6 Ways to Register a Trademark in Canada

A trademark can be a name, a slogan, a logo or a design that you can use to distinguish the goods or services you are selling. While trademark law doesn’t require you to register your trademark in Canada, doing so may benefit your business.

If you are unfamiliar with the Canadian trademark application process, here are some tips to help you understand how you can register your trademark.

1. Figure out if you really need to register your trademark

The first thing you should do is figure out if you should register your trademark or not. Registering your trademark will cost you some time and money, so you have to make sure it will be a worthy investment.

If you own a small, personal business, you most likely don’t need to register your trademark. However, if you are planning to invest a lot of money in marketing your products and in growing and expanding your business, thinking about registering your trademark makes sense.

2. Decide where you plan to be using your trademark

If you decide that it would be best for you to register your trademark, think about the area where you will be using it. Do you plan to sell your products or services only within your province, or everywhere in Canada?

If you want to be able to do business anywhere in Canada, you will have to register your trademark with the Government of Canada. If your goal is to be able to use your trademark across the world, you will need to learn more information about trademark law outside of Canada.

3. Understand that you need to register as soon as possible

If you decide to register your trademark, you will have to do it as soon as possible, especially if you are afraid that another business might want to use the same trademark.

Indeed, your rights will be determined by the date of your trademark application. If another company registers the same trademark, or a highly similar trademark, before you do, your application will be denied and you won’t be able to use your trademark on your products or services.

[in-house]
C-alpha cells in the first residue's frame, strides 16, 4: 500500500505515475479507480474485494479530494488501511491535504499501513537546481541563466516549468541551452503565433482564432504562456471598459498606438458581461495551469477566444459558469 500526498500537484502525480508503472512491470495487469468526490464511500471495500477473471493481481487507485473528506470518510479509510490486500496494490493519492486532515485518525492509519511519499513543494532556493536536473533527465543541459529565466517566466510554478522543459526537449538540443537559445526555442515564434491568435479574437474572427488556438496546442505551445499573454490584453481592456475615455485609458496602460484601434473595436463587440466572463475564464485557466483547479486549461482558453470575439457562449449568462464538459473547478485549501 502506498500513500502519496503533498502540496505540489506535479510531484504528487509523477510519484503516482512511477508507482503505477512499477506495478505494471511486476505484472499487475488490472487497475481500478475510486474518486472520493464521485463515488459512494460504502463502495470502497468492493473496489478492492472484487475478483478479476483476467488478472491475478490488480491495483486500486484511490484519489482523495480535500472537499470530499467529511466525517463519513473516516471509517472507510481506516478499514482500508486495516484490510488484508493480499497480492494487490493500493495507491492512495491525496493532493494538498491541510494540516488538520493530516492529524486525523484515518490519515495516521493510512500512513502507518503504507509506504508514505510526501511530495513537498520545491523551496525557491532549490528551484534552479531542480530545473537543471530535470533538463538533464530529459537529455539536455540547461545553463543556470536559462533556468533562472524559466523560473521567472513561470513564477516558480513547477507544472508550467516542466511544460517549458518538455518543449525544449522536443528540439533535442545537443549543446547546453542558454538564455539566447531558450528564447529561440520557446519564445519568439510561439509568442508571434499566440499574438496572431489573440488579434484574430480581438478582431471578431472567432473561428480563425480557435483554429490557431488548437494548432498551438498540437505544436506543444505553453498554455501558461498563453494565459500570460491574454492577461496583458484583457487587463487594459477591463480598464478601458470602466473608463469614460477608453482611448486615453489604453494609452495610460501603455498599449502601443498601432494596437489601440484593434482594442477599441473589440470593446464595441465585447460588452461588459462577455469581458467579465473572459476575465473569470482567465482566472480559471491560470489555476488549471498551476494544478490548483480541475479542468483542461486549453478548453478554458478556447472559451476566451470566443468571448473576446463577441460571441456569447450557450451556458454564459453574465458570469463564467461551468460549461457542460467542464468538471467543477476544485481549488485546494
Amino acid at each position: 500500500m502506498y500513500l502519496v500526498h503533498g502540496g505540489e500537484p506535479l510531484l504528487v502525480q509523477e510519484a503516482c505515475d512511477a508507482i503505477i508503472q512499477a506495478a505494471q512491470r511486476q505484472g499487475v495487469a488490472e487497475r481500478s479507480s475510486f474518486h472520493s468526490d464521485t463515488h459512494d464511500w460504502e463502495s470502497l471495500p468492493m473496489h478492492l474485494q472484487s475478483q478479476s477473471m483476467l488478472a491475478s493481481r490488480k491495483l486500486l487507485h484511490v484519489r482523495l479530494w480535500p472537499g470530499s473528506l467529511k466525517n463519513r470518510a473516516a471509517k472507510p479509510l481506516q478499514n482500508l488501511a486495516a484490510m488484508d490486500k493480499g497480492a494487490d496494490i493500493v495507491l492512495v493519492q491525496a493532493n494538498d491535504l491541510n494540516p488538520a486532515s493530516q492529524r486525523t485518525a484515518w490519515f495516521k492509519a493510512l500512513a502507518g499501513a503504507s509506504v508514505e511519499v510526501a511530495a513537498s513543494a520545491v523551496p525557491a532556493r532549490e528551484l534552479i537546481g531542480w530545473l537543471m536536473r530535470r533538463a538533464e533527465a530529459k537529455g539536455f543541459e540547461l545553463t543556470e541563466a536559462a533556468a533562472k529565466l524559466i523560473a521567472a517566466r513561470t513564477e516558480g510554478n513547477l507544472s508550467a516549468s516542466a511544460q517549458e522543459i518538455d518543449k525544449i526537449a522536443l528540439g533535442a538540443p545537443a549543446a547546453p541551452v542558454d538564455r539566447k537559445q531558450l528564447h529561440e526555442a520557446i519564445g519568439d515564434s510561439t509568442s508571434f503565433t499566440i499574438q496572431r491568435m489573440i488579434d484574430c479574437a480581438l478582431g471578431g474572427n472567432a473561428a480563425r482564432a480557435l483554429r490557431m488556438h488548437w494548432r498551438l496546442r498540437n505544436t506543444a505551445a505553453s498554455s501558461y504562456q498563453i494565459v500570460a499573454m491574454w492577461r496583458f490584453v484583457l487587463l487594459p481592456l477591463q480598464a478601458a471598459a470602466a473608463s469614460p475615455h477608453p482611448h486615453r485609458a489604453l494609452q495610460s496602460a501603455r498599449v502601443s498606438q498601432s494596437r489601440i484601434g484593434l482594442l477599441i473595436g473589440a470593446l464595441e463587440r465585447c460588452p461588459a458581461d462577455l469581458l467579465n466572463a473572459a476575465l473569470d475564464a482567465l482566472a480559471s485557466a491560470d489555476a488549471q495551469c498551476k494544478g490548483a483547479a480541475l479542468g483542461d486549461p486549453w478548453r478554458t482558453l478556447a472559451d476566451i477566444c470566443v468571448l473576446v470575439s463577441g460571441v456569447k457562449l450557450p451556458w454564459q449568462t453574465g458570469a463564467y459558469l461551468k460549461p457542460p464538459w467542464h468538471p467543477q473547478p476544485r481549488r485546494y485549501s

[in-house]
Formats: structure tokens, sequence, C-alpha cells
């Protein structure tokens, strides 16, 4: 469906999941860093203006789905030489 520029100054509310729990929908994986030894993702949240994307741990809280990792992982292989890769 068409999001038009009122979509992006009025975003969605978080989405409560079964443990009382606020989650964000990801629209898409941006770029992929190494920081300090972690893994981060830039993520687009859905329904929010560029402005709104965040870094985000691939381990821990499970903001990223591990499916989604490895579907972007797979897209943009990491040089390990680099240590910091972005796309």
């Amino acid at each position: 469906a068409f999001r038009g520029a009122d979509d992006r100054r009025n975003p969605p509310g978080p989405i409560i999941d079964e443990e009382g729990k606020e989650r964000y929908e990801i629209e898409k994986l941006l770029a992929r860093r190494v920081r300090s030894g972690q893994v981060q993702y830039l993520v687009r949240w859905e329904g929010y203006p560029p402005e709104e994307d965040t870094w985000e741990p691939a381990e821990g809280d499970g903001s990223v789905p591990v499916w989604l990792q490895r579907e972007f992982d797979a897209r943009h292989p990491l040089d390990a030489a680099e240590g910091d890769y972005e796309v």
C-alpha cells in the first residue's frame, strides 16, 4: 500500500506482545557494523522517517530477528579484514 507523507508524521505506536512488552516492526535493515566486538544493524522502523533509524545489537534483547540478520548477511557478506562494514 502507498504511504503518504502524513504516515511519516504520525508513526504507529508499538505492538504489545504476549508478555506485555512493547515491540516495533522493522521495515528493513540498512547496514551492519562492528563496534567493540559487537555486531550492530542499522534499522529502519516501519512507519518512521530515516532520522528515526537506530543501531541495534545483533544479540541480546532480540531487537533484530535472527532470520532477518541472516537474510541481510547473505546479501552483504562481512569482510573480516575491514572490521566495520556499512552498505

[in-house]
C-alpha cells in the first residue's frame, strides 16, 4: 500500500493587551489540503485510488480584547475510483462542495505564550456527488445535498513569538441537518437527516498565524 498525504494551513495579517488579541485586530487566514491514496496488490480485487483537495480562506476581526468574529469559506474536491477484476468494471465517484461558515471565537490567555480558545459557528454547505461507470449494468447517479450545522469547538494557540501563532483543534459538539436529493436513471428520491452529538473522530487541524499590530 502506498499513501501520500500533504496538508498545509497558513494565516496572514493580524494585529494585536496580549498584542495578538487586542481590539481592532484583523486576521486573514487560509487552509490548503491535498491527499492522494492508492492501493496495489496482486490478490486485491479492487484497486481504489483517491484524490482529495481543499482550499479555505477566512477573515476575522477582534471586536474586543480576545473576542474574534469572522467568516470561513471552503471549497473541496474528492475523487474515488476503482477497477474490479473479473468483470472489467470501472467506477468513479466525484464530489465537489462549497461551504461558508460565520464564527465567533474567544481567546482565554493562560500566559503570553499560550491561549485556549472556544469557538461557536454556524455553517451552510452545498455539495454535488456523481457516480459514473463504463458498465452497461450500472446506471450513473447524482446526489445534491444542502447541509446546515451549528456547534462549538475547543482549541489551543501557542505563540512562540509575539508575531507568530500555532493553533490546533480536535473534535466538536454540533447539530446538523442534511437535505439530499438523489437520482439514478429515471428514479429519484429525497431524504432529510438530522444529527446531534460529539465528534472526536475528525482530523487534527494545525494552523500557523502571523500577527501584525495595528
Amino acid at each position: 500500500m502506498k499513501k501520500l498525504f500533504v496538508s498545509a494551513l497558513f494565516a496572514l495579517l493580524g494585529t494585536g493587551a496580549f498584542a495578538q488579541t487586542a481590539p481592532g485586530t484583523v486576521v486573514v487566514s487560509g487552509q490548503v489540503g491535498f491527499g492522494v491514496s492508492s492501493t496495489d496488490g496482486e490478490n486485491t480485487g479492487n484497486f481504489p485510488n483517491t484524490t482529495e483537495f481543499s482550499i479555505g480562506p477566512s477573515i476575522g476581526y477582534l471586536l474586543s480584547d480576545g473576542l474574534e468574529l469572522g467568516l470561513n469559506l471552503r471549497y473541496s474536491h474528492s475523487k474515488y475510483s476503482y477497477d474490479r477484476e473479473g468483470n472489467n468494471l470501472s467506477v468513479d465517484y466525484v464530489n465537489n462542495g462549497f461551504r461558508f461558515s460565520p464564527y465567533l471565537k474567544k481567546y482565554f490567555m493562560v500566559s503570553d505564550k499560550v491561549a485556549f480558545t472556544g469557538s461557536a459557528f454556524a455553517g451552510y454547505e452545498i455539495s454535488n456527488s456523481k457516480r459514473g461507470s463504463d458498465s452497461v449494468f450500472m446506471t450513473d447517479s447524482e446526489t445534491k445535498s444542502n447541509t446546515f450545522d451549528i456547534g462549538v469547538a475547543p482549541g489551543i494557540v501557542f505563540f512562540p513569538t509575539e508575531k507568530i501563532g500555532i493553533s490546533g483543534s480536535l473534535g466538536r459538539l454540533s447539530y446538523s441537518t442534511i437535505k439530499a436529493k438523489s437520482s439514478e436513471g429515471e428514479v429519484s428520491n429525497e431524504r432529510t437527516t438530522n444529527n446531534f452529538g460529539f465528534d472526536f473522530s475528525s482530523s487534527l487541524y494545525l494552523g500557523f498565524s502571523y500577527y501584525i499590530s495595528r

4. Hire a trademark lawyer to advise you

If you are unsure about how to register and protect your trademark, or if you have noticed that another company has begun to use your trademark before you had a chance to register it, you should ask a trademark lawyer for some advice.

A lawyer with a deep knowledge or the Canadian trademark law can help you prepare your trademark application, and will help you protect your rights if you ever get involved in a trademark litigation. It never hurts to have an experienced lawyer on your side.

5. Review the trademark application process

You will have to review the trademark application process, alone or with the help of your trademark law lawyer, to make sure that your trademark will meet all of the qualifications and requirements, and that your application will not get rejected.

You can find a lot of helpful information about trademark law and trademark application online.

6. Send in your trademark application

Finally, you will have to fill out your trademark application with the necessary information including your name and address, the trademark you want to register, and a descripion of the goods or services your trademark has been used for or will be used for.

After you have sent in your application, all you will have to do is wait for it to get approved. If everything goes well, your trademark should be successfully registered within 12 to 18 months.

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